If you would like to help improve the directory, meet with us every Friday in #fsf on irc.freenode.org from 12 p.m. to 3 p.m. EST (17:00 to 20:00 UTC).

Categories: FLOSS Project Planets

Mike Driscoll: Pyowa Meeting (Feb 2017)

Planet Python - Wed, 2017-02-08 10:42

The local Python users group, Pyowa, was restarted last night after a year and a half hibernation. I hadn’t been to one of their meetings in a few years, but I had decided at the end of 2016 to get it going again. Once the ball was rolling, we got multiple offers of sponsorships for the meeting and ended up going with Pillar Technology for our first meeting of 2017. They call their space The Forge and they provided pizza and refreshments. They are located in downtown Des Moines.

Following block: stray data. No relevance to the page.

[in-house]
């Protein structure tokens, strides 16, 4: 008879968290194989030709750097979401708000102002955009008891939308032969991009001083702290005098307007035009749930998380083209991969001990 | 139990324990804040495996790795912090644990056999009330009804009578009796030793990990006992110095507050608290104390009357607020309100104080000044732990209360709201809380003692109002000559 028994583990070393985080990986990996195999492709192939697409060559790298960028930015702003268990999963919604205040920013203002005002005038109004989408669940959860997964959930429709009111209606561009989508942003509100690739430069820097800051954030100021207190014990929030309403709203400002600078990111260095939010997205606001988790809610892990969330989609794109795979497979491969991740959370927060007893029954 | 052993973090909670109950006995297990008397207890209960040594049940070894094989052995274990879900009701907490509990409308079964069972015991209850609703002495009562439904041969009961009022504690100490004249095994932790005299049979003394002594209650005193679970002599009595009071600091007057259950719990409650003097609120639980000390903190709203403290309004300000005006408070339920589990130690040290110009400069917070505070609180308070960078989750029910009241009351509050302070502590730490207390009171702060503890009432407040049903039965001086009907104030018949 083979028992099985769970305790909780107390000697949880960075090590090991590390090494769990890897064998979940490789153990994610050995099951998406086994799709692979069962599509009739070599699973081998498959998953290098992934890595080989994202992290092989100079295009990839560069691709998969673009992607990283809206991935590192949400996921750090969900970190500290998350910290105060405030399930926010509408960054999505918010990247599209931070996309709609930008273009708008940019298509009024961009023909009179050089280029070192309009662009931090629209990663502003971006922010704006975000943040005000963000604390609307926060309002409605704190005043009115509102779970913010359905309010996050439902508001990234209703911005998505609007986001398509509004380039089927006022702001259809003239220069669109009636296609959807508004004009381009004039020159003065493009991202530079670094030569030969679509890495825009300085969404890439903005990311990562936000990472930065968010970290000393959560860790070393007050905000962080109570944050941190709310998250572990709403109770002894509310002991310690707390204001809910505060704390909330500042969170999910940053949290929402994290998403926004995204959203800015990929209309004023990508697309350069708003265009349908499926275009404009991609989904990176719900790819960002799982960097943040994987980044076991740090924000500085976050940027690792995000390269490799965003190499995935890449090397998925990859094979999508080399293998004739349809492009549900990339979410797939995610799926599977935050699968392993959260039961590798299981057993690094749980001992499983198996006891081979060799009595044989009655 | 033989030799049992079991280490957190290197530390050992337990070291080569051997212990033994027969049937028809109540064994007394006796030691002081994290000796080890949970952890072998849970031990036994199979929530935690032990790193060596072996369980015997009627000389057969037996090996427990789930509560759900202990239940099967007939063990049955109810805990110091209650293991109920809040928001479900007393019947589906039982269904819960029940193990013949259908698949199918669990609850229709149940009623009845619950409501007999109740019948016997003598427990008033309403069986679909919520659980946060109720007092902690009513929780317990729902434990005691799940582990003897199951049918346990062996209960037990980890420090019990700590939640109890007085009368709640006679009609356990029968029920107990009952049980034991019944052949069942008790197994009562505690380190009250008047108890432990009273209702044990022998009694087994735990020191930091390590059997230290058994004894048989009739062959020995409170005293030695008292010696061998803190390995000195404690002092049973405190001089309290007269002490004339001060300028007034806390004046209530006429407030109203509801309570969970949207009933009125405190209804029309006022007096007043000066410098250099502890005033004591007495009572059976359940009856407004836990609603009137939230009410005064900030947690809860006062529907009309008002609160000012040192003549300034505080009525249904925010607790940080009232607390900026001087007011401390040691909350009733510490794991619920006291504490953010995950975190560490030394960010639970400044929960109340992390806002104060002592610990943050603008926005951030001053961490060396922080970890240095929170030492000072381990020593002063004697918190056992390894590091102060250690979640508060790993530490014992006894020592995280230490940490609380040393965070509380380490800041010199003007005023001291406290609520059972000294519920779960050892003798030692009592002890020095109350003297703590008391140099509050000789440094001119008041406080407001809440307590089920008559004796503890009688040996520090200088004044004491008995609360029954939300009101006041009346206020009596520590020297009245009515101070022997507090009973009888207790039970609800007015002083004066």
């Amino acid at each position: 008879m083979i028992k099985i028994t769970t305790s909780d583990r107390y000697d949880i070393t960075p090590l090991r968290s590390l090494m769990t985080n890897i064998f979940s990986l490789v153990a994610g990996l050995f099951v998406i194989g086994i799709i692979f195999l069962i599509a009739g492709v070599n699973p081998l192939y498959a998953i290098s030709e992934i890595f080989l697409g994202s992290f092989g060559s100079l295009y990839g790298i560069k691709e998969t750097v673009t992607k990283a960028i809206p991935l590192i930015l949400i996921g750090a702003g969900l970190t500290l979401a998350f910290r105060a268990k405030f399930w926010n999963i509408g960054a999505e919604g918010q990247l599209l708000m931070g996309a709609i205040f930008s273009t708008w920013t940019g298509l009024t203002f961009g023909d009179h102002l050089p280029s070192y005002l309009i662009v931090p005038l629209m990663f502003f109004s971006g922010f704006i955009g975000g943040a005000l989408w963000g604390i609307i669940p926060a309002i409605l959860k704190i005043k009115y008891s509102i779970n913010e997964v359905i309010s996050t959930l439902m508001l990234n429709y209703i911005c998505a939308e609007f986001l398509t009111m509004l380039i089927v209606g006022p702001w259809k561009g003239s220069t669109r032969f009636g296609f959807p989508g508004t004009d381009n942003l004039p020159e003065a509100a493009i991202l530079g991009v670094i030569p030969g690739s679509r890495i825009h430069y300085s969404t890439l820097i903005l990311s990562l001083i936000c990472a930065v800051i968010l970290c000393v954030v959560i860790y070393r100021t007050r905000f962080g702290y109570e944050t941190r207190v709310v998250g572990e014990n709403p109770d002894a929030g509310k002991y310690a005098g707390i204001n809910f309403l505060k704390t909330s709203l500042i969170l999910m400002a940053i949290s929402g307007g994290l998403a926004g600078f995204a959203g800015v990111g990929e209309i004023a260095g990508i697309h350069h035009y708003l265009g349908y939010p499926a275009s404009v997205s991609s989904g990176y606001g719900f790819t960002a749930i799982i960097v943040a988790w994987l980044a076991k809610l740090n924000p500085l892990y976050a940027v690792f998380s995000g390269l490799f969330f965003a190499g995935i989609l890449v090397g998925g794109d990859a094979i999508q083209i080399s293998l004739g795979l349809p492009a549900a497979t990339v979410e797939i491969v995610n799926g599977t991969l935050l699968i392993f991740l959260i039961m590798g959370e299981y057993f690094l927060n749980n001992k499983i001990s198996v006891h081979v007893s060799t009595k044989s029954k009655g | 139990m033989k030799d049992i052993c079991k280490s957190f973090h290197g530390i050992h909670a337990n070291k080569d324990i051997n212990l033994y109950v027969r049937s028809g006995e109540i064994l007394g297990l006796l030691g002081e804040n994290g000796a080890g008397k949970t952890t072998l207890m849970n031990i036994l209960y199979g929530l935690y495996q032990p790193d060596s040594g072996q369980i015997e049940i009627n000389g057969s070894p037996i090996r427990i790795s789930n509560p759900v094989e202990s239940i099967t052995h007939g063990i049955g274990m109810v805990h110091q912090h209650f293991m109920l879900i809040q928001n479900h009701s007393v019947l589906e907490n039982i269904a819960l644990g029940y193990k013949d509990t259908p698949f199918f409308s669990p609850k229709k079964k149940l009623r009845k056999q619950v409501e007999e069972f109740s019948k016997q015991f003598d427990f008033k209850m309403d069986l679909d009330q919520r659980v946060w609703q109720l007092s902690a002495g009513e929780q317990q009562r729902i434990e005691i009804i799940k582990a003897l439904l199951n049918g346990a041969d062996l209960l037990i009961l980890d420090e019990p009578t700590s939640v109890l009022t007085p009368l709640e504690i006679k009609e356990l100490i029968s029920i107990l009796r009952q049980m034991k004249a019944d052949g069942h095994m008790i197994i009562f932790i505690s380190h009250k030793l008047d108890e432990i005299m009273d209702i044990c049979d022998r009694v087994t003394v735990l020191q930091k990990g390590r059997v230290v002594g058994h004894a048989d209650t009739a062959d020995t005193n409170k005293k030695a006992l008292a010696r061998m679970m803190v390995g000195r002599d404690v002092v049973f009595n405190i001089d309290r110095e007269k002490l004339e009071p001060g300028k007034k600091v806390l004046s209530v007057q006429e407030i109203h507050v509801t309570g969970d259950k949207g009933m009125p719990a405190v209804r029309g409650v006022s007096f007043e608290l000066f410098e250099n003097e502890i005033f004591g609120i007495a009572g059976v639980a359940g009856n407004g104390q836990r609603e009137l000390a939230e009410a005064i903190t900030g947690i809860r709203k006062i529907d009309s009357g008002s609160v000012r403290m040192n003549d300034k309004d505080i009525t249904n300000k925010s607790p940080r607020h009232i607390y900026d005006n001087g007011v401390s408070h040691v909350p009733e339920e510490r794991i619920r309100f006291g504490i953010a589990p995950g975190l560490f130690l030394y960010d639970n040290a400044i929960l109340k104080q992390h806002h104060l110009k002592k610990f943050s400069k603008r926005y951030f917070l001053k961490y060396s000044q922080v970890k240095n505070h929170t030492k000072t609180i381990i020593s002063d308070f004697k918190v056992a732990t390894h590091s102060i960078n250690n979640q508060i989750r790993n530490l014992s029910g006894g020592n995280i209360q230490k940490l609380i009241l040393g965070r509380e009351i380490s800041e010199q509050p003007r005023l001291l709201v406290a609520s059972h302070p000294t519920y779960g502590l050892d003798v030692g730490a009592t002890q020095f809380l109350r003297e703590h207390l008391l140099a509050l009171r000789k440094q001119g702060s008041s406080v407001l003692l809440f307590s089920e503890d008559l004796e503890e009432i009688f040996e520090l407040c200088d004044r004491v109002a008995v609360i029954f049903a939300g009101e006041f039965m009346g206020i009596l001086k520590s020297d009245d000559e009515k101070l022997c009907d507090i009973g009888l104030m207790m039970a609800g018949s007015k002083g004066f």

We had around 23 or so people show up including the staff from Pillar. Our speaker was Jesse Horne from Pioneer and he talked about Chalice, a Python Serverless Microframework for AWS (Amazon Web Services). Chalice is kind of a lightweight Flask. Jesse ended up writing a very basic book database web application. While there were some technical issues, the crowd was very supportive and helpful and I thought that the meeting went quite well. There was even a robot wandering around that was remote controlled by one of the employees of Pillar.

The next meeting is currently scheduled for March 7th @ Pioneer. Keep an eye on Pyowa’s website for an update to get the latest information.

Categories: FLOSS Project Planets

Made with Krita 2016: The Artbooks Have Arrived!

Planet KDE - Wed, 2017-02-08 10:42